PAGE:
Mark Hughes looks at the numbers, as Toro Rosso retains Brendon Hartley for Mexico
Brendon Hartley’s performance in his Formula 1 debut at Austin has earned him another race opportunity in the car this weekend in Mexico.
On paper, it was a low-key F1 debut. Only 18th fastest in qualifying, 0.8sec off Toro Rosso team-mate Daniil Kvyat and a 13th place finish in the race, three places and 27sec behind. But it needs to be seen in its proper perspective – that of no prior running in the car after years in a very different category of racing – and you need to take a look beneath the surface to see a more representative picture of his potential.
In his race simulation runs on Friday, he was actually slightly quicker than Kvyat. But the ability to instantly attune to the extra grip and performance of a low-fuel, new tyre qualifying lap required a greater understanding than he yet had. “Finding the limit on new tyres, especially through the high-speed sections of this track, is a work in progress,” he said. “But that’s just time in the car. I’m just trying to work through everything progressively and I can feel the progress. Of course, an F1 car’s performance is mind-blowing but I’m not allowing it to be.”
Come qualifying, he admitted, “I didn’t quite nail the session, but I can’t forget that I’ve been thrown in the deep end here.” Jody Egginton, the team’s chief of vehicle performance, observed, “He was making progress every time he went out in terms of taking more from the ultra-soft tyre. He made a step on Saturday morning and a further step in qualifying. Every run he made he was progressing and I think it’s fair to say that had he had just one more run, he’d have made the cut for Q2.” He missed that cut by 0.007sec and whereas everyone else typically improved by around 0.9sec between their first Q1 runs and their second, Hartley found 1.2sec, illustrating Egginton’s point; he was still on a relatively steep and productive part of the learning curve. Had he made Q2, there’s every chance he’d then have eaten into more of that 0.8sec deficit to Kvyat because of that progression.
“It was a shame that his time was limited on Friday morning because of the damp conditions and limited tyre sets,” said Egginton, “as each run was very valuable in making that progress.” The team was highly impressed with his feedback and his adaptation to the changing balance of the car on the long runs – and also by how little fuel he used relative to his pace. The latter is a particularly valuable skill in endurance racing of course and something that his former team-mate Mark Webber confirmed was an outstanding quality of Hartley’s.
Engine penalties meant he started from the back row – and this rather limited his race prospects. The Toro Rosso is not an aero-efficient car and struggles for end-of-straight speeds. Unable to pass, his early laps were spent stuck at the pace of Marcus Ericsson’s Sauber. In an attempt at finding him some clear track space, Toro Rosso brought him in early – on lap eight.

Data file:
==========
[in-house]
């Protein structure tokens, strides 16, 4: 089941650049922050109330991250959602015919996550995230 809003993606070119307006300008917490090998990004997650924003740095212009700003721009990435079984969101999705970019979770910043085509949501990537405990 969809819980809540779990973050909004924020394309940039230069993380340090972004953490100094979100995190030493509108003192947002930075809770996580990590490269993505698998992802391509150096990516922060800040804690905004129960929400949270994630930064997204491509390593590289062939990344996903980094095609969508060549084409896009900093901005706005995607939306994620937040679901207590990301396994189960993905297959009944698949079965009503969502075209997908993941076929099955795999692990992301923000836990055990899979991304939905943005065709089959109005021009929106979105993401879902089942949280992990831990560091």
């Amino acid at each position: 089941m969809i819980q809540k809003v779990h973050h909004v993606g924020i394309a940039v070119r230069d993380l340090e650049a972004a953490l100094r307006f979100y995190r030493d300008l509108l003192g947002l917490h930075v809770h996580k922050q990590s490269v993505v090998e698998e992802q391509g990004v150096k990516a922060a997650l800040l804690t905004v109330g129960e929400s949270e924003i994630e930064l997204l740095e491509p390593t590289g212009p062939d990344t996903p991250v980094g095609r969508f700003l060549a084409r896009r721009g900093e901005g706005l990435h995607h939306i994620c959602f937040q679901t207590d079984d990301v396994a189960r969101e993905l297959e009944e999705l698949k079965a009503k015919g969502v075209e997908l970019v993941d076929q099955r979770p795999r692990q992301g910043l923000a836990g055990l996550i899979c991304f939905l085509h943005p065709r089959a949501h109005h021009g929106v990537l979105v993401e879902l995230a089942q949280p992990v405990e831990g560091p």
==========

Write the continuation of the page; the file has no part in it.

He then had five clear laps on super-soft tyres before Lance Stroll flew by him in the straight but then drove at a pace that was holding Hartley up for the rest of the race. So the only opportunity we have to see his potential race pace was in those five laps (laps 10-14). On each of those respective laps he was the seventh, seventh, sixth, seventh and eighth quickest car on track, an average of 0.64sec faster than Kvyat.
Now, we are not quite comparing like with like. Hartley was on a fresh set of super-softs. Kvyat was on ultras that were 10 laps older. A new ultra was in the order of 1.5sec faster than a new super, but degraded – according to Pirelli – by an extra 0.03sec per lap. So a 10-lap old ultra would have lost 0.3sec of its 1.5sec advantage. In other words, Kvyat would still have retained a tyre advantage over Hartley during those laps – but Hartley was quicker regardless.
To take another comparison, Max Verstappen had started the race on super-softs and was charging through the pack. During those free laps of Hartley’s, he too was in clear air as he chased down the distant Raikkonen. His tyres should therefore have been around 0.3sec slower than those of Hartley’s. Here’s the comparison:
The average difference between them was 0.92sec, albeit with Verstappen on tyres around 0.3sec slower. So, with appropriate adjustment, Hartley was lapping his Toro Rosso around 1.2sec slower than a charging Verstappen in the Red Bull. What is the performance gap between a Red Bull and a Toro Rosso? Probably somewhere around 1sec per lap, maybe slightly less or slightly more. In other words, Hartley was performing at somewhere close to Verstappen’s level during those five laps. A tiny sample, of course, and perhaps signifying little. But it’s all we have at the moment – and it’s been enough to justify Red Bull into looking a little further.
If Hartley can continue his progression in Mexico, we can expect him to be in the seat for the rest of the year – and from there probably into 2018 too. It would be a great feel-good story if it happened that way.